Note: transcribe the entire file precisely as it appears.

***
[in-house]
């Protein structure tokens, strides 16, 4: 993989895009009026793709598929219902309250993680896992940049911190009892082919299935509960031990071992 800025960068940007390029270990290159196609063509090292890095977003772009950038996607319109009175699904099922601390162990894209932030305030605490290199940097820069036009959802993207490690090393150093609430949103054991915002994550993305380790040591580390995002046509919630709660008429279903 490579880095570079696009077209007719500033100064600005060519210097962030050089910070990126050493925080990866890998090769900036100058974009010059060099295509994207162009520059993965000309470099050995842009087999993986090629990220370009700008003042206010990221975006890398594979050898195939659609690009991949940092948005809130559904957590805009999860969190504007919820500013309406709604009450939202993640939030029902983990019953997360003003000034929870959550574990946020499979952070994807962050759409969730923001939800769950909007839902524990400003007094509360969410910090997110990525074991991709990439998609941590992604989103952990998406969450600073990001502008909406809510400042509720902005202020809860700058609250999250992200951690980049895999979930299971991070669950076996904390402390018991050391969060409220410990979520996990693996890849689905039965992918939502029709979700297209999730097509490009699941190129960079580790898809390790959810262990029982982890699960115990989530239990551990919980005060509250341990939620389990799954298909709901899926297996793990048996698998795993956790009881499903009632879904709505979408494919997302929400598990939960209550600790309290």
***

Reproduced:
[in-house]
């Protein structure tokens, strides 16, 4: 993989895009009026793709598929219902309250993680896992940049911190009892082919299935509960031990071992 800025960068940007390029270990290159196609063509090292890095977003772009950038996607319109009175699904099922601390162990894209932030305030605490290199940097820069036009959802993207490690090393150093609430949103054991915002994550993305380790040591580390995002046509919630709660008429279903 490579880095570079696009077209007719500033100064600005060519210097962030050089910070990126050493925080990866890998090769900036100058974009010059060099295509994207162009520059993965000309470099050995842009087999993986090629990220370009700008003042206010990221975006890398594979050898195939659609690009991949940092948005809130559904957590805009999860969190504007919820500013309406709604009450939202993640939030029902983990019953997360003003000034929870959550574990946020499979952070994807962050759409969730923001939800769950909007839902524990400003007094509360969410910090997110990525074991991709990439998609941590992604989103952990998406969450600073990001502008909406809510400042509720902005202020809860700058609250999250992200951690980049895999979930299971991070669950076996904390402390018991050391969060409220410990979520996990693996890849689905039965992918939502029709979700297209999730097509490009699941190129960079580790898809390790959810262990029982982890699960115990989530239990551990919980005060509250341990939620389990799954298909709901899926297996793990048996698998795993956790009881499903009632879904709505979408494919997302929400598990939960209550600790309290």